SHAREN FORD: ON IMAGINATION
I hate to admit it, but I’m not nearly as imaginative as I’d like to be. Creative, yes. I think I can claim to be creative; I have written a novel, after all. But my novel is largely based on and inspired by things that really happened in my life, so I didn’t have to use a great deal of imagination to come up with most of the plot. Oddly though, although I knew for years before I began exactly what it was I wanted to write, I was never able to actually begin until it became obvious that, in order to create the kind of novel I envisioned, I would have to add a secondary protagonist – one who could not be based on any real-life person I’d ever known.
At first, I wasn’t at all sure I could do it. I was confident of my in-depth understanding of the characters inspired by real people, but how was I going to conjure up a believable, flesh-and-blood protagonist whose every thought, motivation, action and emotion would have to come from my imagination? I hardly knew where to start.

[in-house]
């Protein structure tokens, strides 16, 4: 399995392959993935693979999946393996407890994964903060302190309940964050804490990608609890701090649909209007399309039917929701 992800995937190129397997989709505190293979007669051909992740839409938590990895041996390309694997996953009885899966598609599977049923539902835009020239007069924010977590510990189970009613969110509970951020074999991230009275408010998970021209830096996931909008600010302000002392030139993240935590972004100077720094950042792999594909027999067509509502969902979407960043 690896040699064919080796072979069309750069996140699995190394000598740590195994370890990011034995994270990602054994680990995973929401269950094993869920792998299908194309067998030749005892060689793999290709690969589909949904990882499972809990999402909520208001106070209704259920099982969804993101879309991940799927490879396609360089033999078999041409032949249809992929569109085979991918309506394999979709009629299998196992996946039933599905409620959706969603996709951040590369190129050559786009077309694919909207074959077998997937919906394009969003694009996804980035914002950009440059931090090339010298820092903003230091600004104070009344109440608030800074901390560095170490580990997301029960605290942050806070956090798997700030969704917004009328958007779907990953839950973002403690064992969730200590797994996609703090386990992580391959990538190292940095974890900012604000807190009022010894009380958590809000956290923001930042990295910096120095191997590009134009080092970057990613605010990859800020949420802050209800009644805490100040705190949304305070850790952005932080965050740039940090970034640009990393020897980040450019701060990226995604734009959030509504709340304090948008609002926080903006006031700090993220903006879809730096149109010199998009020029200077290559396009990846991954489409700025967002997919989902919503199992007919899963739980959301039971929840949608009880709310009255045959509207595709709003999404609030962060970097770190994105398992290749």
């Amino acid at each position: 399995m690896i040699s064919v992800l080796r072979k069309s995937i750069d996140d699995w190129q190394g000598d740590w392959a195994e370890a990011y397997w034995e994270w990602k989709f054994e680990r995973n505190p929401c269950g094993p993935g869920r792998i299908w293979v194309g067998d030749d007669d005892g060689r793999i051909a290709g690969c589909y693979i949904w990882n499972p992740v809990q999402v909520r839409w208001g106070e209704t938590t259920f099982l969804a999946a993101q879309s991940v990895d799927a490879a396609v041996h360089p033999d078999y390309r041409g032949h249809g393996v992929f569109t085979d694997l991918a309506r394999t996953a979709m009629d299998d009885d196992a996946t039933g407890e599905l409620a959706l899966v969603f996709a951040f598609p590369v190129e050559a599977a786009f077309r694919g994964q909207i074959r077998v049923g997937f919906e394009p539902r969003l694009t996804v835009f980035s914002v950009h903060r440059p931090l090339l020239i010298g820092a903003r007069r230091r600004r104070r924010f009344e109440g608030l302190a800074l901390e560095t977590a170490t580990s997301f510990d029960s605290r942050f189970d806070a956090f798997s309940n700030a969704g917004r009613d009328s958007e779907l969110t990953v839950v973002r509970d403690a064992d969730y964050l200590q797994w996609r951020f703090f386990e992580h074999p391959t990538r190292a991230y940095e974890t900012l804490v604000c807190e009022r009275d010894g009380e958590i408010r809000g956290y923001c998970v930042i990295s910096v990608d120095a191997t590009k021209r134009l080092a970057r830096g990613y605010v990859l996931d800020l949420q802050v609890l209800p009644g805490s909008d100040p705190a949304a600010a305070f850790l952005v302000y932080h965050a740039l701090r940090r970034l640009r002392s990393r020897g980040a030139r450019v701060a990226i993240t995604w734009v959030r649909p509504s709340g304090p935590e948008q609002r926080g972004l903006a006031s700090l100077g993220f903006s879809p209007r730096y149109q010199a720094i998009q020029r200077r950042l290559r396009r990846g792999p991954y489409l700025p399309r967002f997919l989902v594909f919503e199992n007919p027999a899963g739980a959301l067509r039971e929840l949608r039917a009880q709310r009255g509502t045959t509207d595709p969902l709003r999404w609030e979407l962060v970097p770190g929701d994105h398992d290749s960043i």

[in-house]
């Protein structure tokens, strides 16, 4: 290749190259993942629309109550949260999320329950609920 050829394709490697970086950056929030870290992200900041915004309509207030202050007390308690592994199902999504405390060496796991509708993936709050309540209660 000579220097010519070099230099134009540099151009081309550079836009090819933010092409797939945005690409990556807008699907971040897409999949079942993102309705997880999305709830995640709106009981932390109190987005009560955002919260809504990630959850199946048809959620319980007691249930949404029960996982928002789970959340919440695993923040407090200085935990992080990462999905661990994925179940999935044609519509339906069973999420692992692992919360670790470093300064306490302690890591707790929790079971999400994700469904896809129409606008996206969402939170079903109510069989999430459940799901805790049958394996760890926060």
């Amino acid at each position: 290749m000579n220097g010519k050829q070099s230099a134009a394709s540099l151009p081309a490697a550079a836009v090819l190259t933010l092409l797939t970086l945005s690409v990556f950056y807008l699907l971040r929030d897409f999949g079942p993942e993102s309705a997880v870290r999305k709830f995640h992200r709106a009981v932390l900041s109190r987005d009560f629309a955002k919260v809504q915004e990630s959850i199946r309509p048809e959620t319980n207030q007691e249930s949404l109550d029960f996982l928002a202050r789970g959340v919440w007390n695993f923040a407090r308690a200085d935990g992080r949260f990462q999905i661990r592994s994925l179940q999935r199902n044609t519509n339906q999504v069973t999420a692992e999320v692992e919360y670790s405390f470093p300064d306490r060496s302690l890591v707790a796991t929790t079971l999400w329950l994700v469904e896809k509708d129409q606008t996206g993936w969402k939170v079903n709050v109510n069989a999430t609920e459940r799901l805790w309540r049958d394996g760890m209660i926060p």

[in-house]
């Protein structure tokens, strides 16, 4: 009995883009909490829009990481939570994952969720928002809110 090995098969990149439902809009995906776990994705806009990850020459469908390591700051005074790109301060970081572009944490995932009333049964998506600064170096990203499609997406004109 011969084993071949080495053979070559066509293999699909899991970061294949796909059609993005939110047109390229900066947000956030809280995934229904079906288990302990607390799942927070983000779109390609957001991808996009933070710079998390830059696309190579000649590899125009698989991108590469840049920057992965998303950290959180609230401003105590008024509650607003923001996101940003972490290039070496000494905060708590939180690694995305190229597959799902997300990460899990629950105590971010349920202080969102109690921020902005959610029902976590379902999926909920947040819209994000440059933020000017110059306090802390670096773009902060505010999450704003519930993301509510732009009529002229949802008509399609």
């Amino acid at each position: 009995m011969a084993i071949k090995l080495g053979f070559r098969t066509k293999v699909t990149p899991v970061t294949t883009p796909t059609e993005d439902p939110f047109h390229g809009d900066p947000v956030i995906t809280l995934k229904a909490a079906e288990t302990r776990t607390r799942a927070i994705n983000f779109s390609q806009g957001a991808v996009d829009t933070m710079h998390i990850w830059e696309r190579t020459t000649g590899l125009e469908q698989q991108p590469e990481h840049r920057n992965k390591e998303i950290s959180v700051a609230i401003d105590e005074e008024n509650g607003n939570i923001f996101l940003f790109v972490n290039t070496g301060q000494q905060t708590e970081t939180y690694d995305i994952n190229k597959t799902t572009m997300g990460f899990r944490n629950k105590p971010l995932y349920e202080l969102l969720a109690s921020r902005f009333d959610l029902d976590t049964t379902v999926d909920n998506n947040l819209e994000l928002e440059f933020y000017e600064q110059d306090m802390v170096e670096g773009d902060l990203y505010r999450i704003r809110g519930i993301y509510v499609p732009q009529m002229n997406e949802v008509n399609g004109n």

And then I discovered how liberating it can be not to already know and understand everything in advance about a fictional creation. I felt almost God-like as I chose the ethnic clay from which I would mold Rani, my secondary heroine. It was great fun to send her on the adventures that take her from her Indian birthplace to Australia and the United States. And it was hugely satisfying when everything worked out exactly as I’d planned, as I (cleverly) arranged for her path to intersect, at the crucial moment, with that of the other main character.
Readers of IN SEPTEMBER tell me that Rani is as real to them as every other character in the novel, and I consider that the ultimate reward for stretching my boundaries and learning to use my imagination.
What Sharen’s reading now:
HOTEL ON THE CORNER OF BITTER AND SWEET by Jamie Ford
THE SUCCESSFUL NOVELIST by David Morrell